Friday, August 25, 2017

LHM Daily Devotion - August 25, 2017 "Both Mercy and Grace"

Mercy and grace appear together in most pastors' sermons...

Daily Devotions from Lutheran Hour Ministries

By Pastor Ken Klaus, Speaker Emeritus of The Lutheran Hour

"Both Mercy and Grace"

August 25, 2017

Grace, mercy, and peace will be with us, from God the Father and from Jesus Christ the Father's Son, in truth and love.
~ 2 John 1:3 (ESV)

Mercy and grace appear together in most pastors' sermons; it's easy to think they are one and the same.

They're not.

I hope you won't mind if I try to explain the difference between the words "mercy" and "grace." Just for a moment, imagine that you've fallen six months behind in your car payments, in your house payments, in your credit card bills. You know what's going to happen. Those to whom you owe money are going to expect to be paid. That's understandable. At first they ask nicely for their money, then they get a little more forceful, and eventually they take you to court.

There's no question that you owe them. You have an unpaid debt.

Now here's where mercy and grace come in. Mercy is when you -- guilty beyond any shadow of a doubt -- turn to the judge and ask him not to pronounce the punishment your sin deserves. You ask the judge to set aside the law and forget about justice. That's not something a good judge should do. Still that is what happens if you ask for mercy.

Grace, as I said, is different.

In the same scenario, grace would be given if the judge said, "You don't deserve it, but I'm going to have somebody else make all of your payments." Grace is when the judge says, "I'm going to have somebody else pay the price for what you have done."

Do you see the difference?

Let me make it simple: mercy is not getting what you deserve, and grace is getting what you don't deserve.

On occasion you may see a judge who has seen some kind of extenuating circumstance offer mercy to someone who is guilty, but seldom will you see a judge give grace. You will never see a judge sentence his son for the sin of someone else. It would be unthinkable. It wouldn't make sense. It wouldn't be fair. But that is what must happen if grace is to be given.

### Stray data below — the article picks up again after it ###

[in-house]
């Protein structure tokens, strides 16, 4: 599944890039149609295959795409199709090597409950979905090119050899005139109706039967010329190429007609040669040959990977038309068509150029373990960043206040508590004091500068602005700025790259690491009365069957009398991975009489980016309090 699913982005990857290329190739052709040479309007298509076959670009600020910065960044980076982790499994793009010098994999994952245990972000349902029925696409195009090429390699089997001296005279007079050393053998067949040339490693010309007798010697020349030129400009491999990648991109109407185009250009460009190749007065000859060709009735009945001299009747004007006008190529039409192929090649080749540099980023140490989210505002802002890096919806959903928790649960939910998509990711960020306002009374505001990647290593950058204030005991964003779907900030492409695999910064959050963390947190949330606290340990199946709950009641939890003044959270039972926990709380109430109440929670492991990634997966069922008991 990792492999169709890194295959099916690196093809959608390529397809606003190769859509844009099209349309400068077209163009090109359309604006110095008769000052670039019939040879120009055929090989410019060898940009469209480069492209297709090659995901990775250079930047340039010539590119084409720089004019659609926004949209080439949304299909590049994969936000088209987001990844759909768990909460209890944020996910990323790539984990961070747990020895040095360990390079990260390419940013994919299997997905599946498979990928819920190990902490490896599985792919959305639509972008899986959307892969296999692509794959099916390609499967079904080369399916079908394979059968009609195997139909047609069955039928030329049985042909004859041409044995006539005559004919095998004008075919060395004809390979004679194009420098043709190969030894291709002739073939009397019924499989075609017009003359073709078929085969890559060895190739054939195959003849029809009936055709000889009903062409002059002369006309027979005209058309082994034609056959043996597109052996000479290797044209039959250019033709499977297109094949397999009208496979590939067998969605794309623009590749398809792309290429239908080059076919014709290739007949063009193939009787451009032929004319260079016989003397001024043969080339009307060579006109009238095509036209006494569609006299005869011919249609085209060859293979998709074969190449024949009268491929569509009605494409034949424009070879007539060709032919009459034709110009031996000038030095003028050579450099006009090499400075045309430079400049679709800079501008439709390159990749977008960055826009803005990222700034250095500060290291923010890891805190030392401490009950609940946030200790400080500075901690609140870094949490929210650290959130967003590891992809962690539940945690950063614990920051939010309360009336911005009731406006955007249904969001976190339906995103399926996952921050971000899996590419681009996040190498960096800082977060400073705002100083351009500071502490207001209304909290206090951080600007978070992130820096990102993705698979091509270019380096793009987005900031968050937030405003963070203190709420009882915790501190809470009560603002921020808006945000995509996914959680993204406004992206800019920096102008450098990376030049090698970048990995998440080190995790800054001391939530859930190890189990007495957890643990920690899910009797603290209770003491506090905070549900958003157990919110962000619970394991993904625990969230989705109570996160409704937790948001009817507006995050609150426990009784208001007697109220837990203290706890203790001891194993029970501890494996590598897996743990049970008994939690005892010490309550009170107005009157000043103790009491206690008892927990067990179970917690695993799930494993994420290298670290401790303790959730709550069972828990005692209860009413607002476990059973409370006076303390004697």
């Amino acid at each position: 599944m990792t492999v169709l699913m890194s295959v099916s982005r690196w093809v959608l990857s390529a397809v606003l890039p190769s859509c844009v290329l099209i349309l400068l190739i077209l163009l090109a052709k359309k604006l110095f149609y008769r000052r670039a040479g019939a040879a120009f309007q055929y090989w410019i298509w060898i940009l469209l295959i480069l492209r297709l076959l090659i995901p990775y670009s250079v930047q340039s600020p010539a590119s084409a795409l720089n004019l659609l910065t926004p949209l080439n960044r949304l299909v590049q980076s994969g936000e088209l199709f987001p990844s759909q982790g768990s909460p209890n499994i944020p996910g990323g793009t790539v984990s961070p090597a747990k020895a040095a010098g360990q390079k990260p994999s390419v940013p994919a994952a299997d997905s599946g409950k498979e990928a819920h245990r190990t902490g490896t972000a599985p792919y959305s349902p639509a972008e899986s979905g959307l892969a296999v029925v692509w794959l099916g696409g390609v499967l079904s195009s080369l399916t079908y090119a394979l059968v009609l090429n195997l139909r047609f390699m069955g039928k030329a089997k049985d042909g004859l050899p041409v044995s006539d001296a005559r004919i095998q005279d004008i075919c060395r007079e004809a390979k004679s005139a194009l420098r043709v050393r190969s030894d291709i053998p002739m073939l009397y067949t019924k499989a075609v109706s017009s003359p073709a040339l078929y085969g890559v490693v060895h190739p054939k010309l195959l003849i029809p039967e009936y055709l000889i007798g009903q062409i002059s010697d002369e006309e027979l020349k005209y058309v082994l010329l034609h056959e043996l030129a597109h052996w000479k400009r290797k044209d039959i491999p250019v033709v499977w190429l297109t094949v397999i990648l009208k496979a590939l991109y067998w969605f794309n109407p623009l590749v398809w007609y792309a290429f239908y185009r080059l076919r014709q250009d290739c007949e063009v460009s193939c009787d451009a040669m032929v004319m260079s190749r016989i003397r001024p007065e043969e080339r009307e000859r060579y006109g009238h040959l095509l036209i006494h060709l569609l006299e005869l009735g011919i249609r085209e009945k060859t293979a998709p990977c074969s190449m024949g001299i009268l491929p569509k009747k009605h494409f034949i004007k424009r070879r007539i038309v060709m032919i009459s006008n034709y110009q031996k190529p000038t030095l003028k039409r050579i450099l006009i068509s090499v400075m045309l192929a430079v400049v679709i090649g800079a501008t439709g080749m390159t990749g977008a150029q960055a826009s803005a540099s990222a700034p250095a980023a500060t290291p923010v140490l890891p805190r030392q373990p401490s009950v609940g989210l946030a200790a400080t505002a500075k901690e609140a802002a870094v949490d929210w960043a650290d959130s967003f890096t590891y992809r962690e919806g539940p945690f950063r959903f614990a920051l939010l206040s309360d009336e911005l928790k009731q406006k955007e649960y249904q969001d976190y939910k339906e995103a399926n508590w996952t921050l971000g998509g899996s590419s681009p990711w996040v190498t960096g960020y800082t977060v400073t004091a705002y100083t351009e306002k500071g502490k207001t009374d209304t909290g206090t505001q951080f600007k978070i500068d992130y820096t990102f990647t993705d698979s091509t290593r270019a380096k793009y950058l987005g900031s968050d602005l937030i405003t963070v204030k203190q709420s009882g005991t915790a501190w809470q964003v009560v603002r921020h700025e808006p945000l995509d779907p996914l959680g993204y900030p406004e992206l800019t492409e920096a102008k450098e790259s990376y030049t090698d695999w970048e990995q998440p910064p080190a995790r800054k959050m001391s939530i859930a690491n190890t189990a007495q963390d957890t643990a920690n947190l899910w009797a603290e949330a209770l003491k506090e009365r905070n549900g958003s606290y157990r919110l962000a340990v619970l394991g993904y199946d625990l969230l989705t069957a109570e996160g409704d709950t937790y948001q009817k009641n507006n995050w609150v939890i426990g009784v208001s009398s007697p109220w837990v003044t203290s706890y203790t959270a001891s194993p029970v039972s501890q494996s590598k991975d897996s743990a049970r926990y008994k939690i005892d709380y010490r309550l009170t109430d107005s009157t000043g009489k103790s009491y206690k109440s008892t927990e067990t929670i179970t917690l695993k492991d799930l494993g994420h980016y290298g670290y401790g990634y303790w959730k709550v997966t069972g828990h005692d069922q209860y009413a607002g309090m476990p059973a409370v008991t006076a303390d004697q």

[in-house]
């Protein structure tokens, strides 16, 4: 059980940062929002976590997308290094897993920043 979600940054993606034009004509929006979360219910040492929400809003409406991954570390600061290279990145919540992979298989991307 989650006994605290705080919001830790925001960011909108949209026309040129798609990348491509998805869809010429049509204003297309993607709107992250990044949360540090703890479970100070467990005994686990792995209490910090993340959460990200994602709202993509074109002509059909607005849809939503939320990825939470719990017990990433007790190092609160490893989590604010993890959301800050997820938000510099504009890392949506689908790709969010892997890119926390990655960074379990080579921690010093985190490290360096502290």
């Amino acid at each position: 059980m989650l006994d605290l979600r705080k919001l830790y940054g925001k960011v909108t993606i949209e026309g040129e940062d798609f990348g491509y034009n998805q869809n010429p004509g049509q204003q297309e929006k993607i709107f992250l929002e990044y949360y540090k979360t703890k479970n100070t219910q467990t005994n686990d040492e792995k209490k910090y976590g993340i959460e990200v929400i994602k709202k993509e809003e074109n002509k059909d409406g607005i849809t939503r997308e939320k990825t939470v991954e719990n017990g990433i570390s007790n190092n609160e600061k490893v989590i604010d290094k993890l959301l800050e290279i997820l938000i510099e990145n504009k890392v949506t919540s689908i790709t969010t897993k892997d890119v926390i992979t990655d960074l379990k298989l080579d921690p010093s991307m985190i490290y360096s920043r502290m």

Grace and mercy are God's gifts to us.

We have sinned; we have committed crimes against our Lord, which we can never make right. There is no question of our guilt or that we deserve to be punished. In spite of what we have done, God, our divine Judge, decides to extend His mercy and His grace. He doesn't give us the punishment we deserve, and He extends forgiveness which we haven't earned: mercy and grace.

Of course, the Lord couldn't set aside His laws. He couldn't do that.

The price for our sin had to be paid. And it was. So that we might have His mercy and grace, God sent His sinless Son to take our place. God sent His Son to live the perfect life we could not; He sent His Son to fulfill the laws that we have not; He sent His Son to die the death that we deserved. My friend, your sins may be great, but God has shown that He is greater.

THE PRAYER: Dear Lord, may I give thanks for Your many gifts, which are undeserved. Through Jesus' sacrifice I have been given forgiveness, a home in heaven, and the promise of being with my Redeemer forever. May I share my joy with others who still do not know of Your grace and still are unacquainted with Your mercy. In Jesus' Name I ask it. Amen.

Use these devotions in your newsletter and bulletin!  Used by permission; all rights reserved by the Int'l LLL (LHM).

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